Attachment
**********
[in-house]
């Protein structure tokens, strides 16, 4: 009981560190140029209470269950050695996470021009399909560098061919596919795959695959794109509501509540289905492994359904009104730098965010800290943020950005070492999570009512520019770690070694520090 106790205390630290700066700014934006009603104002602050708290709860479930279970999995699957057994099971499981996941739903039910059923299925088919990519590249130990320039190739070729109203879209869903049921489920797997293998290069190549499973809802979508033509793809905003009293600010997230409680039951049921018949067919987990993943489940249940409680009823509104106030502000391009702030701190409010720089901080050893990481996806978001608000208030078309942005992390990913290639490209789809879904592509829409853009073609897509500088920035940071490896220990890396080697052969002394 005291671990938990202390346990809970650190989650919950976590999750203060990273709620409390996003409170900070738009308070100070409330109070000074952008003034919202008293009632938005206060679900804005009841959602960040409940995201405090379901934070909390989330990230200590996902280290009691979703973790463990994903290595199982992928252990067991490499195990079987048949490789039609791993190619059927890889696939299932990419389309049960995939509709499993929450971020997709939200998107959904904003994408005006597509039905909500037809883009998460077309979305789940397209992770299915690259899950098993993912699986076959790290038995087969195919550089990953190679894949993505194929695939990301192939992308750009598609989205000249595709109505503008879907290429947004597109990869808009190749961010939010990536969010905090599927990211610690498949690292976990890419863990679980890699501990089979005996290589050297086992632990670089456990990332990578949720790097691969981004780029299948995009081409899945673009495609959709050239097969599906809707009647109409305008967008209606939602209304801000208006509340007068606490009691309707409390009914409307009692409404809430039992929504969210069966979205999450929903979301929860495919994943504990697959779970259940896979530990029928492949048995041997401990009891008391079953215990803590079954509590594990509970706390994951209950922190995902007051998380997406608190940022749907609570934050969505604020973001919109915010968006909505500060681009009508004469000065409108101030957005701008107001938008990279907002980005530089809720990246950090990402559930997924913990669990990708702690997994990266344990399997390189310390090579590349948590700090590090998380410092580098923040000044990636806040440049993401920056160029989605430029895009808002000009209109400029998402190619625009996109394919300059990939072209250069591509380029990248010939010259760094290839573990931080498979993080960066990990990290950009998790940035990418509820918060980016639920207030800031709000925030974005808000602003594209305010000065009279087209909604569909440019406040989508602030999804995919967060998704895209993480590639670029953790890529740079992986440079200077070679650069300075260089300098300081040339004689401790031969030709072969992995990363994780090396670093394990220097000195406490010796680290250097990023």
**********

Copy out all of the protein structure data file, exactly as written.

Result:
[in-house]
């Protein structure tokens, strides 16, 4: 009981560190140029209470269950050695996470021009399909560098061919596919795959695959794109509501509540289905492994359904009104730098965010800290943020950005070492999570009512520019770690070694520090 106790205390630290700066700014934006009603104002602050708290709860479930279970999995699957057994099971499981996941739903039910059923299925088919990519590249130990320039190739070729109203879209869903049921489920797997293998290069190549499973809802979508033509793809905003009293600010997230409680039951049921018949067919987990993943489940249940409680009823509104106030502000391009702030701190409010720089901080050893990481996806978001608000208030078309942005992390990913290639490209789809879904592509829409853009073609897509500088920035940071490896220990890396080697052969002394 005291671990938990202390346990809970650190989650919950976590999750203060990273709620409390996003409170900070738009308070100070409330109070000074952008003034919202008293009632938005206060679900804005009841959602960040409940995201405090379901934070909390989330990230200590996902280290009691979703973790463990994903290595199982992928252990067991490499195990079987048949490789039609791993190619059927890889696939299932990419389309049960995939509709499993929450971020997709939200998107959904904003994408005006597509039905909500037809883009998460077309979305789940397209992770299915690259899950098993993912699986076959790290038995087969195919550089990953190679894949993505194929695939990301192939992308750009598609989205000249595709109505503008879907290429947004597109990869808009190749961010939010990536969010905090599927990211610690498949690292976990890419863990679980890699501990089979005996290589050297086992632990670089456990990332990578949720790097691969981004780029299948995009081409899945673009495609959709050239097969599906809707009647109409305008967008209606939602209304801000208006509340007068606490009691309707409390009914409307009692409404809430039992929504969210069966979205999450929903979301929860495919994943504990697959779970259940896979530990029928492949048995041997401990009891008391079953215990803590079954509590594990509970706390994951209950922190995902007051998380997406608190940022749907609570934050969505604020973001919109915010968006909505500060681009009508004469000065409108101030957005701008107001938008990279907002980005530089809720990246950090990402559930997924913990669990990708702690997994990266344990399997390189310390090579590349948590700090590090998380410092580098923040000044990636806040440049993401920056160029989605430029895009808002000009209109400029998402190619625009996109394919300059990939072209250069591509380029990248010939010259760094290839573990931080498979993080960066990990990290950009998790940035990418509820918060980016639920207030800031709000925030974005808000602003594209305010000065009279087209909604569909440019406040989508602030999804995919967060998704895209993480590639670029953790890529740079992986440079200077070679650069300075260089300098300081040339004689401790031969030709072969992995990363994780090396670093394990220097000195406490010796680290250097990023």